Retirement So Far
Yesterday I had to drive down by the college campus where I used to teach for an eye doctor appointment. This is the first feature that pops out at me about retirement: a lot more doctor appointments. I don’t know this for sure, but it seems like now that I’m retired (ten months and counting!) my body has realized I have more time to tend to its needs, so it is taking the opportunity to quietly go haywire.
The good news is there is nothing significantly or terminally wrong with my eyes. I have a chronic inflammation of the upper eyelids which is causing the pain and the blurry vision. I am not going blind, I do not have glaucoma or macular degeneration or any of the other horrible things I’d been imagining for last six weeks as I waited for my appointment date to arrive. The other horrible thing I imagined is eye cancer. I have a “freckle” on one of my eyeballs that my ophthalmologist is keeping an eye on (sorry bad pun). He says it is nothing to worry about but when your eyes go wonky, you worry. Well, perhaps YOU don’t, but I do.
I am a champion worrier. Always have been. I practice not worrying, relaxing, deep breathing, living in the moment, thinking good thoughts. But when the body acts up, which mine has been doing quite steadily for several months now, one thing after another like a cascade of age descending since I hit the big 6-0, or since I retired and now have time to pay attention, worry kicks into high gear and just keeps on racing along the highway of my mind. I step on the brakes but it’s like driving up and down hilly terrain, I really can’t maintain a steady speed. So I zoom between wild optimism (60 is great! Retirement is awesome!) and crazy worry (I knew that freckle on my eyeball was going to be trouble!)
Anyway, another worry put to rest. I was so relieved for a little less than 24 hours. But of course the cascade continues, as it has been doing. And yes I’m retired but I really don’t have time for this today. I have a book to proof and a luncheon to attend and how am I supposed to do either when I have a crashing migraine? I know all those bright lights the ophthalmologist flashed into my eyeballs yesterday triggered the migraine. So this is the way it works, I patch up one leak and another sprouts. Luckily, migraine is an old friend and I have the meds. I just don’t like using them as they really aren’t great for driving. And I had that lunch to attend…
Before I retired I imagined many lunch dates and much writing and several vacations. I have not taken a vacation since the ill-fated trip to the west coast to visit the grandbabies in May. Which is when I tore my knee muscle and fractured a bone and had to wear crutches and stay off my left leg as much as possible for three long months. Not even a weekend away. Been too busy dealing with the cascade. Because the stress of dealing with a bum knee gave me shingles and then I got a sinus infection and the steroids caused my insomnia to flare up and the medication I had been taking for years to help me sleep stopped working and I had to get an entire new set of meds not to mention the pain pills for the knee and so there was a lot of trial and error because my body hates most pills so that was fun.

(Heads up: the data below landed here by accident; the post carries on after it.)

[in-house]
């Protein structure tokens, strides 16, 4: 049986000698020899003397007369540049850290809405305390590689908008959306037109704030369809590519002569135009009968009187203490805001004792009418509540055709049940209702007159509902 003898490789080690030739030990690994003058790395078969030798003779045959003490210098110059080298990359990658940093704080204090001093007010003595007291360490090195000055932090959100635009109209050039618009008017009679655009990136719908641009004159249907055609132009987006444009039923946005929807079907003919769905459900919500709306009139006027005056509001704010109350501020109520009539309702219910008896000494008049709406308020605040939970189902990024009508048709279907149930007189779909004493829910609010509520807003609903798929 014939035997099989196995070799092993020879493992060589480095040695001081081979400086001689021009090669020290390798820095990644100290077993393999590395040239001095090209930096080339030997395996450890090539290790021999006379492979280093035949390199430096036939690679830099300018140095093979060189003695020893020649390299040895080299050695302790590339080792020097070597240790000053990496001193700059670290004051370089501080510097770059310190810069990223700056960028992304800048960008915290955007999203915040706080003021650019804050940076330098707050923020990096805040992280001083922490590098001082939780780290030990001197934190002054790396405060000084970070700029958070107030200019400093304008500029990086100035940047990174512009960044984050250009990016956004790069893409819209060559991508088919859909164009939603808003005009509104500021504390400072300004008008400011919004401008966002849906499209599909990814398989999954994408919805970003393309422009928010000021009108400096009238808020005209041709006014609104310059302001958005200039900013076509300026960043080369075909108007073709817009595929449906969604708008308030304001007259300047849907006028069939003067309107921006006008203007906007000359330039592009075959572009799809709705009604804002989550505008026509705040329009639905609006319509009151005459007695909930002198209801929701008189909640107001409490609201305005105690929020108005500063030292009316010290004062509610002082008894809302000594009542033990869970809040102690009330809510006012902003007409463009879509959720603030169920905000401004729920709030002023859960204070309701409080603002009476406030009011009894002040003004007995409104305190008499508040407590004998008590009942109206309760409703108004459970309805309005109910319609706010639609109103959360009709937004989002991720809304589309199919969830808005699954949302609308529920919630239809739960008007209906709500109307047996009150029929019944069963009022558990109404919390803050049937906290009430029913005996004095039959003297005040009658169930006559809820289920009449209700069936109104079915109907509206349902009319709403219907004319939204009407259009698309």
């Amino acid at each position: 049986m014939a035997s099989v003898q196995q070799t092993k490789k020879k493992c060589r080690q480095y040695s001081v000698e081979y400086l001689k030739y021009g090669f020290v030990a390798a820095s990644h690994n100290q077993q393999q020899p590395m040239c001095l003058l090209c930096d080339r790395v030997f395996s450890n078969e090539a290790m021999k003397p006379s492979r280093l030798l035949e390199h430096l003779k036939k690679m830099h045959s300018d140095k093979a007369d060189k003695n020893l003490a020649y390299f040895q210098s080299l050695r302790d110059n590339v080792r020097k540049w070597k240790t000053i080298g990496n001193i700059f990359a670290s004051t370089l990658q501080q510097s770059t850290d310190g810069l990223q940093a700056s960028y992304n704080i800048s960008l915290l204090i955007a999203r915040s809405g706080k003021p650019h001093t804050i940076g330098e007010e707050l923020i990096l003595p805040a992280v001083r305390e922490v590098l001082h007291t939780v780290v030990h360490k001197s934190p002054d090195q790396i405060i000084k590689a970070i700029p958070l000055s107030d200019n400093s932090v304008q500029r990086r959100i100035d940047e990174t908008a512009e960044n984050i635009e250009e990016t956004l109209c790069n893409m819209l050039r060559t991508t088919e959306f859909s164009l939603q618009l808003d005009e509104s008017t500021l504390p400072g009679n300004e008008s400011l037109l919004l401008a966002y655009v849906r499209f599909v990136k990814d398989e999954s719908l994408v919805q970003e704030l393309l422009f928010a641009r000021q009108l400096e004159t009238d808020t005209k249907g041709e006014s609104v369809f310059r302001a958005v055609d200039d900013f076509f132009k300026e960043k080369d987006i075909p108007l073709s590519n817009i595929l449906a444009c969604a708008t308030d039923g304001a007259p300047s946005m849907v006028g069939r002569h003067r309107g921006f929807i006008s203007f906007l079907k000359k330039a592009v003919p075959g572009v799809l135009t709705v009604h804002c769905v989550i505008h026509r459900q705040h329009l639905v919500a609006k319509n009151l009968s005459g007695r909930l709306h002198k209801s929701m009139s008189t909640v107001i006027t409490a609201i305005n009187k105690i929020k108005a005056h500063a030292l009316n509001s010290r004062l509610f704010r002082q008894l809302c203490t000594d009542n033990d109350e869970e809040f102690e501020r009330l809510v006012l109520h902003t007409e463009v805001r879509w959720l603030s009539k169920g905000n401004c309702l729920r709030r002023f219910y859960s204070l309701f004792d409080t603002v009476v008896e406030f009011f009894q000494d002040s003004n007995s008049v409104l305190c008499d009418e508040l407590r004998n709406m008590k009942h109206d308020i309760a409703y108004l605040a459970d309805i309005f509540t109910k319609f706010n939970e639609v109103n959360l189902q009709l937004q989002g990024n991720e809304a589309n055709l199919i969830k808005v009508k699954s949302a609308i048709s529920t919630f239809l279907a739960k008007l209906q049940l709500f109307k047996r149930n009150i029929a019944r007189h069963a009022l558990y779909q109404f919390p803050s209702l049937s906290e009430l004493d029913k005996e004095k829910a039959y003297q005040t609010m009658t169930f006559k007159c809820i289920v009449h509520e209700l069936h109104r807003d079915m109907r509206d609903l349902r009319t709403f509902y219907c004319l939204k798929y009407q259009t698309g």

Mostly everything is sorted now. The migraine will pass. I don’t get them much anymore. Well, I had a two day session when I quit my beloved coffee. Yes, I love coffee. But I love sleep more. So there’s that. I won’t even begin to explain about the anxiety all of this has caused to flare like fireworks over the Detroit River in July. That’s not even worth going into and the new meds seem to be helping with that anyway. Despite popping a dozen or so pills this morning, or perhaps because of these pills, I feel confident the worst is over and the real fun of being 60 and retired can begin. Tomorrow, I assume. Because it helps to be hopeful.
Of course there is that one stubborn area of my brain that insists on filing a complaint on behalf of aging, and it is this: why doesn’t anybody warn you that bizarre problems like inflamed eyelids are a thing? Or that insomnia is just a fact of life for older people? Or that medication used for years stops working and also has recently been discovered to cause “cognitive decline” in older persons? Yesterday the physician’s assistant actually said the word “dementia” — not that I have dementia but that the life-saving pill I had blithely taken for many years that recently stopped working was actually a good thing because it meant I had to stop taking it and thus would not be at risk for dementia. This is the same pill that my neurologist assured me was perfectly harmless lo these many years ago.
Did you know heroin got it’s name because when it was invented it was seen as a savior (or heroine) from morphine addiction? Yes. Drugs are funny things. They are miraculous and treacherous. A pill that cured all ills can turn on you like a bad boyfriend and begin to cause the very symptoms you took it to escape from. Like insomnia and anxiety. Crazy, right? But hey I’m retired and what else do have to do but monitor this body that is suddenly quite a handful. Or maybe it always was this way and I just fooled myself into thinking that retirement would solve all my problems, mental, physical, and emotional. So far, that has not happened, and yet I could not suppress a squeal of glee when I passed the campus without turning in to faculty parking.